Mi casa, su casa

Updated: 2011-09-04 07:59

By Mike Peters (China Daily)

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Mi casa, su casa

 Mi casa, su casa

Ceviche is classic raw fish marinated in lime or lemon and served with chunks of tomato, onions and avocado, in an elegant cocktail glass. [Michael Franklin / for China Daily]


Mike Peters discovers that good food and hot music combine to bring real Latin flavor to Solana's bar street.

Forget everything you've heard about Cinco de Mayo - any Mexican will tell you that's not really Mexican Independence Day. (Cinco de Mayo, the fifth of May, is mostly a happy excuse to drink lots of margaritas In Texas and California.) No, the day that really matters if you want to party for Mexican liberty is Septiembre Diez y Seis - or Sept 16 in gringoland. Happily, that's just around the corner, and although expats like to lament the lack of good Mexican food in the country, Casa Latina is a bright spot in Mexican desert here.

The jalapeno-dotted nachos are merely passable, but don't let that first impression get you down. By the time they come, you'll probably have had one of the Cuban bartender's muy bueno cocktails, and you'll be too cheerful to notice that chips and melted cheese are harder to marry in China than they should be.

A better start is the sopa Azteca (68 yuan), the house special soup that starts with a base of tomato and dried pepper and blooms with the aroma and slightly bitter bite of the herb epazote. Swimming in this fragrant brew are crisp corn, chunks of fresh cheese, cubes of avocado and pork chicharron with a splash of fresh cream.

Other worthy openers: A chicken and mango salad (68 yuan) served on mixed lettuces and dressed with caramelized hazelnuts and sweet-and-sour dressing, and ceviche (50 yuan), fish classically marinated in lemon juice and tossed with avocado, tomato, onion and cilantro.

Fajitas (98 yuan) were so-so on our first try - the grill arrived on the table smokin' hot, but the beef tenderloin strips had clearly been cooked earlier and plopped on the serving platter without a hint of the tableside sizzle that made this dish a hit. On our second visit, they came out just right.

More predictable are the mole offerings, a succulent chicken leg (80 yuan) or enchiladas (85 yuan) smothered in a savory dark sauce of cocoa, dried chilis and other aromatic spices. Both versions are sprinkled with toasted sesame seeds and served with fluffy Mexican red rice. As Ricky Martin would say: Fabuloso!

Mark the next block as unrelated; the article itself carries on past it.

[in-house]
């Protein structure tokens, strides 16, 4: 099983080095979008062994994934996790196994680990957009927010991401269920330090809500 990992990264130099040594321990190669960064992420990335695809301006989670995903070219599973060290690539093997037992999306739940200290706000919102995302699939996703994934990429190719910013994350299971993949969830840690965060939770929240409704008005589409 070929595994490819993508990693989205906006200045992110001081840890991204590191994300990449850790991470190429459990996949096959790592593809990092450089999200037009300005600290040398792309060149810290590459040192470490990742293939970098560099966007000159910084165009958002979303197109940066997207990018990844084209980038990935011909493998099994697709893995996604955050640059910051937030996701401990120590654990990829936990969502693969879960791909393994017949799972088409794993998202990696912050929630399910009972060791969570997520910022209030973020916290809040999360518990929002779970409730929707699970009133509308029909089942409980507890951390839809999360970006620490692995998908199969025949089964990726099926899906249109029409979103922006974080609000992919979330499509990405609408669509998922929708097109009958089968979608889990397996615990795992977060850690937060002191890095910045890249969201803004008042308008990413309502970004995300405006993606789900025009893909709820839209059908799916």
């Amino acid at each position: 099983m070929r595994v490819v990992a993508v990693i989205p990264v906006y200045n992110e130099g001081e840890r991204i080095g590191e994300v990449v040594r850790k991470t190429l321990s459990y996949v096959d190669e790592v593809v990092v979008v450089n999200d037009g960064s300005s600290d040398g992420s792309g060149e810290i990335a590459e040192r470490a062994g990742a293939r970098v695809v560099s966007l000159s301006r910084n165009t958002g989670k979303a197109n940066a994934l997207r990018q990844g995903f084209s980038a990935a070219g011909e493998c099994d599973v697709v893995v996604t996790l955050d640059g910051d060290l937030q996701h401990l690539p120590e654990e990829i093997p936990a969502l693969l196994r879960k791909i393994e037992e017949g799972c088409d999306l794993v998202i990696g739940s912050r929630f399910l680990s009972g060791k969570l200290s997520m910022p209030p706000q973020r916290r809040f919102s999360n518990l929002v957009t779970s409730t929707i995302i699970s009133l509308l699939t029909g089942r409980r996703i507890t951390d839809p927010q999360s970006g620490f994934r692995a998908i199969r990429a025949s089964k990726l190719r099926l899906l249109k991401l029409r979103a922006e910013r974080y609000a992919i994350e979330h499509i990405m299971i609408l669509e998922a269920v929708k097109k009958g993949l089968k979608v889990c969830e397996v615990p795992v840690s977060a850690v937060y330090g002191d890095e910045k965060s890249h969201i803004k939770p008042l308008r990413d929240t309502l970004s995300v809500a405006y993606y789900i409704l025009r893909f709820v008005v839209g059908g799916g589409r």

Chefs have come and gone at Casa Latina, but the food has consistently been top of the class in Beijing.

One of the most popular dishes on the menu is not Mexican but Cuban, the other culture of the house. Look for a classic ropa vieja (68 yuan), shredded beef made tangy in a stew of tomatoes, shaved onions, red and yellow bell peppers. That comes with traditional congri rice and a pair of banana tostones. The lightly battered fruit is fried just crisp on the outside but soft and sweet on the inside in a way that has Caribbean folks dancing from Havana to Trinidad.

If you're in Casa Latina after about 9:30 pm, you'll probably be dancing, too, thanks to the restaurant's most recent import, the visiting Cuban band Reyes 73.

DJ Ramon Posada keeps the crowd focused on the music, which may be the easiest job in Beijing thanks to the electrifying combo of jazz, meringue and calypso these musicians can produce. The owner's daughter, who is Russian, sometimes sings with the band in powerfully sultry Spanish. (Surprise: She says she just memorized the songs, so don't try to chat her up en espanol!)

Mix the sound with the vast Latin cocktail menu (lots of fine rum and tequila put to good use here) and a Cuban cigar and you may be surprised to find yourself still in China when you walk out the front door later.

If the la carte prices seem steep, look for regular specials on the website or the new 68 yuan set lunch, with a different menu each day of the week. The bartender's liquor partners are clearly old hands at promotion, so there's usually some kind of deal going on house cocktails or tequila shots, too.

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 Mi casa, su casa

Casa Latina offers great entertainment with live music by Cuban band Reyes 73, and their Caribbean rhythm may just get you on the dance floor. And after working up a sweat and an appetite again, you'll probably be needing to order more food. [Michael Franklin / for China Daily]

Mi casa, su casa


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